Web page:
“Life’s most persistent and urgent question is, ‘What are you doing for others?’
This quote from the late and great Dr. Martin Luther King Jr. caregivers understand very well. As a caregiver the very core of your being is always doing for someone else. Dr. King exemplified this in his life and ministry. Like caregivers, Dr. King sacrificed time from his life with the hope of making other people’s lives better.
As we remember this great social activist and Baptist minister who played a key role in the African American Civil Rights movement and fought for the equal treatment of all people even though they may differ in skin color or economics. We not only remember him for his iconic ‘I Have A Dream’ speech in Washington D.C., his participation in the Montgomery Bus Boycott, or help in bringing about legislation such as the Voting Rights Act. But we remember Dr. King for his enormous dedication to service. It was in 1957 when Dr. King became the leader of the Southern Christian Leadership Conference, which was a organization formed to provide leadership for the Civil Rights Movement. Between 1957 and 1968, Dr. King traveled over six million miles and spoke over twenty-five hundred times, appearing wherever there was injustice, protest, and action. Then in 1964, at the age of 35, Martin Luther King Jr. became the youngest man to receive the Nobel Peace prize. He then turned over the $54,123 prize money to the furtherance of the civil rights movement.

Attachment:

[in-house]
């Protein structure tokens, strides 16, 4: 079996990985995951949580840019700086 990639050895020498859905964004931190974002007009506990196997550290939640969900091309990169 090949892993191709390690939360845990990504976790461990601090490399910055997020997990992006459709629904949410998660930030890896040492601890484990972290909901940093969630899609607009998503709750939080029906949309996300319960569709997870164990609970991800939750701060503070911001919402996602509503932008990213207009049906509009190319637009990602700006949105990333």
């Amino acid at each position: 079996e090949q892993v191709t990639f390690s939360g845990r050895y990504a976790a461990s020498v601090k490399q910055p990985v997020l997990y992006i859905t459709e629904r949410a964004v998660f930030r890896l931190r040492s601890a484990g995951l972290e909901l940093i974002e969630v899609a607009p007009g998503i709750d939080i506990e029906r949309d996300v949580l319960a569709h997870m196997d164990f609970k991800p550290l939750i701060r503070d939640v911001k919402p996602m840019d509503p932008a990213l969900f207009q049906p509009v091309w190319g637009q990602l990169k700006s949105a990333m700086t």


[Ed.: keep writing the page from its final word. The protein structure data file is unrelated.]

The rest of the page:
Dr. King felt it not robbery to dedicate his life to service to others. Just like you felt it not robbery to dedicate your life to your loved one. Believe it or not by doing the small service of checking in on your loved one everyday, making sure they eat or even reminding them to take their correct medication. Your small act of service is having a big impact on someone’s life. While this is a great deed. Something just as important is using that same care with yourself.
While being in service to others can be life’s greatest gift, as caregivers you have to remember that you cannot pour from an empty vessel. Let this year be the year you remember yourself along with others. Take time to read that book you never have time to read, reach out to family & friends for
help, or even seek out local support groups that are geared toward caregivers. Don’t let this year be another year where you wish things were different. Make this year different by taking positive action geared toward the betterment of yourself.
Take the first step in making this year the year of caregiver freedom by talking to one of our caregiver guides!